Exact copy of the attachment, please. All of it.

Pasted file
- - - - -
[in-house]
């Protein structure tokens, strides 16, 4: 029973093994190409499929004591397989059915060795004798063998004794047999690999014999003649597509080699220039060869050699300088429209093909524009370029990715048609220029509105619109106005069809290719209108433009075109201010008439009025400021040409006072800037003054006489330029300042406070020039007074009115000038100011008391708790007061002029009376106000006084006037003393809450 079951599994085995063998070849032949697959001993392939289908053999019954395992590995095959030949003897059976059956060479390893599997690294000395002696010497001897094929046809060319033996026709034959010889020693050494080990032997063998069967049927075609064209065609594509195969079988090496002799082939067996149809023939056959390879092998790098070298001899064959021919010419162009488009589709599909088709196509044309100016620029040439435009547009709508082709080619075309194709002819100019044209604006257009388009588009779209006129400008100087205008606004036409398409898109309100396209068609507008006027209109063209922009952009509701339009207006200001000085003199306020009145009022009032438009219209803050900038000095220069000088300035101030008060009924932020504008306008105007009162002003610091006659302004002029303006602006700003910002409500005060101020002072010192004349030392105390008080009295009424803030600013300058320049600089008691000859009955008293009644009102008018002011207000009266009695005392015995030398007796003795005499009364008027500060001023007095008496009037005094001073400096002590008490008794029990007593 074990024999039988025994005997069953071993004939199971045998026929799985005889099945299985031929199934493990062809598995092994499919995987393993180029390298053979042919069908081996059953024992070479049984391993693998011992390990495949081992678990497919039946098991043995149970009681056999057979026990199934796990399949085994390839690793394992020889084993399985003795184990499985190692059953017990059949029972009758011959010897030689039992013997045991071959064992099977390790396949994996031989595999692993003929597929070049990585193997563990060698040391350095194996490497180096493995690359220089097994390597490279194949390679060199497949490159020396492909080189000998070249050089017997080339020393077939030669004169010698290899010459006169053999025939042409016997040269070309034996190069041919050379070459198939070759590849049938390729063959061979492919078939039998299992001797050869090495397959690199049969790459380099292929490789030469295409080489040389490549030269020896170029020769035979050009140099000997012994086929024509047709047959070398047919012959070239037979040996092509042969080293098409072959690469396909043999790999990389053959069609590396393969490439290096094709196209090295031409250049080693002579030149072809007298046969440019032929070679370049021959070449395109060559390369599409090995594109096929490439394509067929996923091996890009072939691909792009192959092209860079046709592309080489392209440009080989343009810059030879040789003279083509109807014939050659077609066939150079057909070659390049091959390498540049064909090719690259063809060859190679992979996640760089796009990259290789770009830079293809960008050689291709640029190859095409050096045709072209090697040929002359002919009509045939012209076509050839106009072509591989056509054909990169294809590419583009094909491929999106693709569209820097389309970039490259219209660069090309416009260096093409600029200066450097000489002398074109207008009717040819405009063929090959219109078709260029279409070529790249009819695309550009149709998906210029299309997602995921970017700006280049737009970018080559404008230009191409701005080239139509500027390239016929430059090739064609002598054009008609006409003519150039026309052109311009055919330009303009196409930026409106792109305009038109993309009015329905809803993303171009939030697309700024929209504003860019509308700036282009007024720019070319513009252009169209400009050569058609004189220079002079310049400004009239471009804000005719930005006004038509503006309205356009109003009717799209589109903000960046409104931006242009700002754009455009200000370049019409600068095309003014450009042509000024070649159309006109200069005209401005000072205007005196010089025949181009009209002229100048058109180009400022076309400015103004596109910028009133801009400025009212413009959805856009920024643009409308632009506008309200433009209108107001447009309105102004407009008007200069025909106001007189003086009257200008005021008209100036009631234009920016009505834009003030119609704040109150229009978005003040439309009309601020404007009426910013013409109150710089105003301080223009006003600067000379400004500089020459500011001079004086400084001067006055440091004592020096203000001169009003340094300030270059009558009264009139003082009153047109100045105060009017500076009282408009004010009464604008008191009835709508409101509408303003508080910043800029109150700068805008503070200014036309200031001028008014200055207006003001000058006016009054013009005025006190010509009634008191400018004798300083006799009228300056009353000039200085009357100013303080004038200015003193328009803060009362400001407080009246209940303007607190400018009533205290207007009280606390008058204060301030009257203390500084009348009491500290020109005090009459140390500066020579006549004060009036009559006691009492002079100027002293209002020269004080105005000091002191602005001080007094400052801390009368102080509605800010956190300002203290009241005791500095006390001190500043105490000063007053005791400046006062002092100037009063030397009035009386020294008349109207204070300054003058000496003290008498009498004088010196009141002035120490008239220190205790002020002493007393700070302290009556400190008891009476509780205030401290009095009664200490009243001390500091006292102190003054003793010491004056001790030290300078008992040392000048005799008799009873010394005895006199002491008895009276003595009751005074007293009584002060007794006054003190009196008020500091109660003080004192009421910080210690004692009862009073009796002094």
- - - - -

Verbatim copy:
[in-house]
């Protein structure tokens, strides 16, 4: 029973093994190409499929004591397989059915060795004798063998004794047999690999014999003649597509080699220039060869050699300088429209093909524009370029990715048609220029509105619109106005069809290719209108433009075109201010008439009025400021040409006072800037003054006489330029300042406070020039007074009115000038100011008391708790007061002029009376106000006084006037003393809450 079951599994085995063998070849032949697959001993392939289908053999019954395992590995095959030949003897059976059956060479390893599997690294000395002696010497001897094929046809060319033996026709034959010889020693050494080990032997063998069967049927075609064209065609594509195969079988090496002799082939067996149809023939056959390879092998790098070298001899064959021919010419162009488009589709599909088709196509044309100016620029040439435009547009709508082709080619075309194709002819100019044209604006257009388009588009779209006129400008100087205008606004036409398409898109309100396209068609507008006027209109063209922009952009509701339009207006200001000085003199306020009145009022009032438009219209803050900038000095220069000088300035101030008060009924932020504008306008105007009162002003610091006659302004002029303006602006700003910002409500005060101020002072010192004349030392105390008080009295009424803030600013300058320049600089008691000859009955008293009644009102008018002011207000009266009695005392015995030398007796003795005499009364008027500060001023007095008496009037005094001073400096002590008490008794029990007593 074990024999039988025994005997069953071993004939199971045998026929799985005889099945299985031929199934493990062809598995092994499919995987393993180029390298053979042919069908081996059953024992070479049984391993693998011992390990495949081992678990497919039946098991043995149970009681056999057979026990199934796990399949085994390839690793394992020889084993399985003795184990499985190692059953017990059949029972009758011959010897030689039992013997045991071959064992099977390790396949994996031989595999692993003929597929070049990585193997563990060698040391350095194996490497180096493995690359220089097994390597490279194949390679060199497949490159020396492909080189000998070249050089017997080339020393077939030669004169010698290899010459006169053999025939042409016997040269070309034996190069041919050379070459198939070759590849049938390729063959061979492919078939039998299992001797050869090495397959690199049969790459380099292929490789030469295409080489040389490549030269020896170029020769035979050009140099000997012994086929024509047709047959070398047919012959070239037979040996092509042969080293098409072959690469396909043999790999990389053959069609590396393969490439290096094709196209090295031409250049080693002579030149072809007298046969440019032929070679370049021959070449395109060559390369599409090995594109096929490439394509067929996923091996890009072939691909792009192959092209860079046709592309080489392209440009080989343009810059030879040789003279083509109807014939050659077609066939150079057909070659390049091959390498540049064909090719690259063809060859190679992979996640760089796009990259290789770009830079293809960008050689291709640029190859095409050096045709072209090697040929002359002919009509045939012209076509050839106009072509591989056509054909990169294809590419583009094909491929999106693709569209820097389309970039490259219209660069090309416009260096093409600029200066450097000489002398074109207008009717040819405009063929090959219109078709260029279409070529790249009819695309550009149709998906210029299309997602995921970017700006280049737009970018080559404008230009191409701005080239139509500027390239016929430059090739064609002598054009008609006409003519150039026309052109311009055919330009303009196409930026409106792109305009038109993309009015329905809803993303171009939030697309700024929209504003860019509308700036282009007024720019070319513009252009169209400009050569058609004189220079002079310049400004009239471009804000005719930005006004038509503006309205356009109003009717799209589109903000960046409104931006242009700002754009455009200000370049019409600068095309003014450009042509000024070649159309006109200069005209401005000072205007005196010089025949181009009209002229100048058109180009400022076309400015103004596109910028009133801009400025009212413009959805856009920024643009409308632009506008309200433009209108107001447009309105102004407009008007200069025909106001007189003086009257200008005021008209100036009631234009920016009505834009003030119609704040109150229009978005003040439309009309601020404007009426910013013409109150710089105003301080223009006003600067000379400004500089020459500011001079004086400084001067006055440091004592020096203000001169009003340094300030270059009558009264009139003082009153047109100045105060009017500076009282408009004010009464604008008191009835709508409101509408303003508080910043800029109150700068805008503070200014036309200031001028008014200055207006003001000058006016009054013009005025006190010509009634008191400018004798300083006799009228300056009353000039200085009357100013303080004038200015003193328009803060009362400001407080009246209940303007607190400018009533205290207007009280606390008058204060301030009257203390500084009348009491500290020109005090009459140390500066020579006549004060009036009559006691009492002079100027002293209002020269004080105005000091002191602005001080007094400052801390009368102080509605800010956190300002203290009241005791500095006390001190500043105490000063007053005791400046006062002092100037009063030397009035009386020294008349109207204070300054003058000496003290008498009498004088010196009141002035120490008239220190205790002020002493007393700070302290009556400190008891009476509780205030401290009095009664200490009243001390500091006292102190003054003793010491004056001790030290300078008992040392000048005799008799009873010394005895006199002491008895009276003595009751005074007293009584002060007794006054003190009196008020500091109660003080004192009421910080210690004692009862009073009796002094």